Great Shot, But It Didn’t Matter
Officiating must have been much easier in the days before everybody and their dog had a video camera. Now, however, every call and every play is open to scrutiny and carries the potential to be a SportsCenter highlight. Example: Union’s state semifinal game Friday at the Tacoma Dome.
First of all, Jordan Chatman made a full-court shot at the final buzzer. And I mean full court, or at least as close to full court as I’ve ever seen. Chatman rebounded a missed free throw on the side of the lane and heaved it down the court into the basket at the other end. After seeing the video, I would estimate he was 8 feet from the baseline before making it in the other basket.
The Union film crew had video of Chatman letting the shot go, but didn’t follow the ball to the other end. If anybody has the video, contact us at firstname.lastname@example.org. It’s a made-for-ESPN moment . . . but contact The Columbian first.
Second of all, video showed that a previous shot by Chatman should have been counted as a 3-pointer. With a couple seconds to play and Union getting desperate, Chatman banked in a shot from the top of the key.
Initially, the scoreboard counted it as a 3-pointer; officials ruled it was a 2-pointer. That cut Central Valley’s lead to 52-48, instead of 52-49. Video showed that the shot should have counted as a 3. Considering that Chatman later threw in a shot from Western Siberia, that could have made a difference.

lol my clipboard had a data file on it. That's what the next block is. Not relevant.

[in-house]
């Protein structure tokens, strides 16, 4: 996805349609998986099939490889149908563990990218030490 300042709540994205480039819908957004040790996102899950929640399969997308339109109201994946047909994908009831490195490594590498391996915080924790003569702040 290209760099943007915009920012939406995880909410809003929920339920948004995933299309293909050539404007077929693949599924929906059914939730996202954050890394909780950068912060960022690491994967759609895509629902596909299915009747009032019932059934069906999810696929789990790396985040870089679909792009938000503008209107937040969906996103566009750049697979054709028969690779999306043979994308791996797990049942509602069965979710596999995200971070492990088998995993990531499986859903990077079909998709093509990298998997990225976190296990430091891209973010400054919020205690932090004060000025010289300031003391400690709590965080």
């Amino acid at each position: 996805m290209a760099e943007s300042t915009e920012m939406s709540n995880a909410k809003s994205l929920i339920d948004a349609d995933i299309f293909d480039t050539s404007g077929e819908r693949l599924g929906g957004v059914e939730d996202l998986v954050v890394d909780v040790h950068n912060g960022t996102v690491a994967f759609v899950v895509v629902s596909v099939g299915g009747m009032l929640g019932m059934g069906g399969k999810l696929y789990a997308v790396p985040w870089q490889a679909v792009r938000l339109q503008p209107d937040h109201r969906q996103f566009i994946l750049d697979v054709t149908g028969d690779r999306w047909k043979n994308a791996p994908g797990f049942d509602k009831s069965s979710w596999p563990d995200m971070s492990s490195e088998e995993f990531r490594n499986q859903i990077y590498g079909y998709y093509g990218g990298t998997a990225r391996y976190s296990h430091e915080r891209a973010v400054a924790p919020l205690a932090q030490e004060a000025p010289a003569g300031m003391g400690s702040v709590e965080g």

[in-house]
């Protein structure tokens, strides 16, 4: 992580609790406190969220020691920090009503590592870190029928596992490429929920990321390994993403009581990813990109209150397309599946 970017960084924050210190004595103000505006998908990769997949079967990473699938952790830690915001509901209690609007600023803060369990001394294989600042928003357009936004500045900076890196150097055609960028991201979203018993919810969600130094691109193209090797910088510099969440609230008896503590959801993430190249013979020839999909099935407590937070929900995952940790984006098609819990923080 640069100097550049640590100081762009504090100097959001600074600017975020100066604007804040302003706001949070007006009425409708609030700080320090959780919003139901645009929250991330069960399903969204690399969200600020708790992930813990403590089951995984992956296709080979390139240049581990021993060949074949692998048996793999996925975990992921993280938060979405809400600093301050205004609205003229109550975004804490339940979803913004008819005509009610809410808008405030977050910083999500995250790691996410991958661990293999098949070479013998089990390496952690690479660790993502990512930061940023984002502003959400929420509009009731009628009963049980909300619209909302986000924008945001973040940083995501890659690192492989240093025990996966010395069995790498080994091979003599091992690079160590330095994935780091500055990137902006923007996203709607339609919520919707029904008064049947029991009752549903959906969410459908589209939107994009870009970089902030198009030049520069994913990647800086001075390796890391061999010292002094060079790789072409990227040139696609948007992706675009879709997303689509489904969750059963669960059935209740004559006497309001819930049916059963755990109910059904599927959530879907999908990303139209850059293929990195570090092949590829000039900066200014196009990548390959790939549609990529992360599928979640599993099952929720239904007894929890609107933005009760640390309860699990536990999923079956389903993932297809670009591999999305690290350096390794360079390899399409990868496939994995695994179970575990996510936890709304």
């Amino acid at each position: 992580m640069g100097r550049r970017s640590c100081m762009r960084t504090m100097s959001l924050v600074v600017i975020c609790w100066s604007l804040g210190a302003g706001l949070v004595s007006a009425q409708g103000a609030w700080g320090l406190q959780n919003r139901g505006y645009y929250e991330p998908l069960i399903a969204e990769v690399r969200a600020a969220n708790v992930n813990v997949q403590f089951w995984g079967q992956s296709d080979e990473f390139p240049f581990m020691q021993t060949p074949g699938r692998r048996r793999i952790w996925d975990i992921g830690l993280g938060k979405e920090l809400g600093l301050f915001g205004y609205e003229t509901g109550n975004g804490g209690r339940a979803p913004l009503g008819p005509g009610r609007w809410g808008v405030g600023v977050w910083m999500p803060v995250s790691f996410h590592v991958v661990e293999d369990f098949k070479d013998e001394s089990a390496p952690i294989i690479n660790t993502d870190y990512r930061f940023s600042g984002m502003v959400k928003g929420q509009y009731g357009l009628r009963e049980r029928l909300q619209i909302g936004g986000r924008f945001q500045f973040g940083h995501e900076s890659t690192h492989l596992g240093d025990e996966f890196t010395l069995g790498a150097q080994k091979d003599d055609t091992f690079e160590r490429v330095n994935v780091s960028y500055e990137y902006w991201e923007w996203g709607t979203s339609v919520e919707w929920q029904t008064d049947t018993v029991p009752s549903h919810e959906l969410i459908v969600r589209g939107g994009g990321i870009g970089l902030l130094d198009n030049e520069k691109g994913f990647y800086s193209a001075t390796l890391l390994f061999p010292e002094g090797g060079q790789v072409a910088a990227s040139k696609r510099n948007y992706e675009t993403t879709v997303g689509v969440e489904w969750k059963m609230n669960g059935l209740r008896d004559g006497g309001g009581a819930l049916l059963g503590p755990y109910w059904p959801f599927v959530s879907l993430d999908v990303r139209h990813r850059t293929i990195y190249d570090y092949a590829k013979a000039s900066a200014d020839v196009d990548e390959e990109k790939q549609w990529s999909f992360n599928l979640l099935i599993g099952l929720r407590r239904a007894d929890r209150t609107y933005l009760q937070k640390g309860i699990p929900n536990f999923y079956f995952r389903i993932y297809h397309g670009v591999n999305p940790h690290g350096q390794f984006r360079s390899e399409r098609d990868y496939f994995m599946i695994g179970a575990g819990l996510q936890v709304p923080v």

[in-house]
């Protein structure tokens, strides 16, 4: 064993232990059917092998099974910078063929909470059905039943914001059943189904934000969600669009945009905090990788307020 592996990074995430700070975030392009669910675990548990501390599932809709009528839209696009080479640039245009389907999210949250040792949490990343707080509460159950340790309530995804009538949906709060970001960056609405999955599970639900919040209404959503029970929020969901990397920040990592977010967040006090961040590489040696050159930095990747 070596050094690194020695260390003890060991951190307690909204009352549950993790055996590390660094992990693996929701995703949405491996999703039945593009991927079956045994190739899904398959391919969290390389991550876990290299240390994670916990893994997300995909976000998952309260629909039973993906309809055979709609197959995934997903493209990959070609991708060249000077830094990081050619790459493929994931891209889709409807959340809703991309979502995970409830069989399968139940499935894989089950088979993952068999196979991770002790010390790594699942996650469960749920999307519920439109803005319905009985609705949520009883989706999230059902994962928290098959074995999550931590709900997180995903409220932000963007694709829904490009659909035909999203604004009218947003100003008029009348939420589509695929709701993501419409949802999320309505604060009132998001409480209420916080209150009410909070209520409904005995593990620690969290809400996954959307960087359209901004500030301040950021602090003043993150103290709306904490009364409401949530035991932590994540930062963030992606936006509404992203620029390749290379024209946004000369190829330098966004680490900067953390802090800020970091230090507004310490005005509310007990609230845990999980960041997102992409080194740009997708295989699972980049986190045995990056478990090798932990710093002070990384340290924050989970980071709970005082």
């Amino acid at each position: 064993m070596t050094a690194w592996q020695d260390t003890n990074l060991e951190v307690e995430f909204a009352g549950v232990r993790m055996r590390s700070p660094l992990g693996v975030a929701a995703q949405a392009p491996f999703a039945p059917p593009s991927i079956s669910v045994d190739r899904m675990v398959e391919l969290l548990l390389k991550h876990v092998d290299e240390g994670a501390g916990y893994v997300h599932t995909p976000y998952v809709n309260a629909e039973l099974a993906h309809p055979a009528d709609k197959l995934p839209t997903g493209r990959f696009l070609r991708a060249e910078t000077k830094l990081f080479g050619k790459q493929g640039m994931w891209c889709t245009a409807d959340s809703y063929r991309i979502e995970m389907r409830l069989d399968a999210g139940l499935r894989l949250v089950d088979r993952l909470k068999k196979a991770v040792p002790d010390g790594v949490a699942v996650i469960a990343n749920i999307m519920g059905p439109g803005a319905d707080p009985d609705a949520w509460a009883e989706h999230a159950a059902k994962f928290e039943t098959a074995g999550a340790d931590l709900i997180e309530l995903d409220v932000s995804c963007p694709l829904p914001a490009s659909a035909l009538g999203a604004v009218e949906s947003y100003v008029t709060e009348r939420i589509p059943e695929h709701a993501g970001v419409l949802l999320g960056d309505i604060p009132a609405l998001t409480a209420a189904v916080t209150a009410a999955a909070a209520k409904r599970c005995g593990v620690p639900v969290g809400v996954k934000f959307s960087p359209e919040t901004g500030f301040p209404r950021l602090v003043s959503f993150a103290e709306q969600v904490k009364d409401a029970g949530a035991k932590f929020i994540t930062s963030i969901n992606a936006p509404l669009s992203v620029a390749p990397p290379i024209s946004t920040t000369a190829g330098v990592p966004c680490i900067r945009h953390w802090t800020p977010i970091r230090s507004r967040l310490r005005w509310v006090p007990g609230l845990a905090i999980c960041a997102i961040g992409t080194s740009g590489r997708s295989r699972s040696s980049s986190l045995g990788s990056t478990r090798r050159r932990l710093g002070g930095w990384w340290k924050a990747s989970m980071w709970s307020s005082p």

But, realistically, it didn’t. If Central Valley leads by 3 instead of 4 with only seconds to play, it completely alters the end-game scenario.
Maybe the Bears work a little harder to avoid being fouled. Maybe they make their free throws, instead of missing two in a row. Maybe they have rebounders on the lane for the free throws. Maybe they put pressure on the rebound, just to slow Union. . . .
Everything would have been different. So, while Union fans might think they should have been down by 3 and Chatman’s shot would have tied it, the reality is that we’ll never know. We’ll never know how the teams would have reacted under that scenario, and we’ll never know how Central Valley would have defended it. Because, in the grand scheme of things, Chatman’s amazing shot didn’t matter.